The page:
The visual identity of your brand should align with your strategic goals. Your logo; the photos you use; color choice; the visual depiction of your messaging; when, where and how your brand will be displayed. All these are considerations for the visual identity. Although the rationale should be evaluated by you and your internal team, an experienced branding agency can help guide you through the process and execute many of the identity pieces more effectively.
8. How Will You Reach Your Audience?
Any communication should have a goal of strengthening your position in the mind of the consumer. Communication for communication’s sake is background noise. OK, not every piece of content is going to offer a life changing revelation for the viewer, but it should offer a snapshot of your brand.
Which channels are right for your brand? Website, social media, online advertising, trade shows, print advertising, marketing collateral, radio, TV, crowdsourcing, blogging, and on and on… Developing the right message for the right audience on the right medium at the right time requires detailed market and demographic research, and a well-thought-out plan.
9. Will You Use In-House Marketing or an Agency?
We’ve talked in a few other posts about the virtues and challenges of choosing to build an in-house marketing department, or to use an agency. We’ve also created a simple infographic to show the benefits of each possibility.
In the early stages of introducing your brand, an agency can offer several strategic benefits: Depth of knowledge; Responsiveness; Variety of services. Of course, these benefits have costs. Using strictly in-house staff will generally require either a larger staff, a longer lead time to accomplish certain goals, or a narrowing of focus.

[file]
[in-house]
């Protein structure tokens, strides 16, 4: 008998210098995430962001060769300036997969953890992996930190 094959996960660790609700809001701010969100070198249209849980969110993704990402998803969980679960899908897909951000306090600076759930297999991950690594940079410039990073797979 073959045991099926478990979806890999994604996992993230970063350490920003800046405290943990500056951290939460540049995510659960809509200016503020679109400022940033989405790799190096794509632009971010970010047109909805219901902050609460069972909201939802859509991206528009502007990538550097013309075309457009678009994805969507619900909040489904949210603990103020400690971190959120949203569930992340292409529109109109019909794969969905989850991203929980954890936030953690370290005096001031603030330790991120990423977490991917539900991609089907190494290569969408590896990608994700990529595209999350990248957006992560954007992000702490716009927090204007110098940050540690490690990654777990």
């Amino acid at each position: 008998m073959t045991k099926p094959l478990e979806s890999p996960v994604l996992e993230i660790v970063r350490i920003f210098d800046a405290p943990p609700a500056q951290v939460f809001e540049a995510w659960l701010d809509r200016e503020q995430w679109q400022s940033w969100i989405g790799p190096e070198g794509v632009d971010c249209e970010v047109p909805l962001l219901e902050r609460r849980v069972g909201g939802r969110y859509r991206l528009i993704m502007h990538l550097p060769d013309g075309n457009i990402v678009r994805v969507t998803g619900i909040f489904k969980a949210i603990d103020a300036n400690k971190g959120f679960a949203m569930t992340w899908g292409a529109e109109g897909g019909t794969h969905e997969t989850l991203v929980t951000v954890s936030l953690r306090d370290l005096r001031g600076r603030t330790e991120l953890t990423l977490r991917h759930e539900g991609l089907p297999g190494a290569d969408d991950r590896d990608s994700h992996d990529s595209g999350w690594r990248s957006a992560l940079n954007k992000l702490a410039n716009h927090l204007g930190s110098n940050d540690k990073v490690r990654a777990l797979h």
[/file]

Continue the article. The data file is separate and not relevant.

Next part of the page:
10. How Are You Going to Measure Your Brand’s Success?
The most important thing to remember is to set goals and then measure the results! This is a key step in refining your messaging and overall brand strategy.
There are numerous ways to evaluate the effectiveness of your branding efforts. Some of the most common are: Change in overall website traffic; Returning site visits; Blog visits and comments; Social media followers and engagement; Online mentions; or conducting an old-fashioned survey. It is much easier to evaluate online brand awareness. If you are using print media or print marketing, creating a custom URL landing page will help.
If you have any other questions about crafting and executing your brand strategy, rebranding, or new creative development, give us a call or connect with us on social media.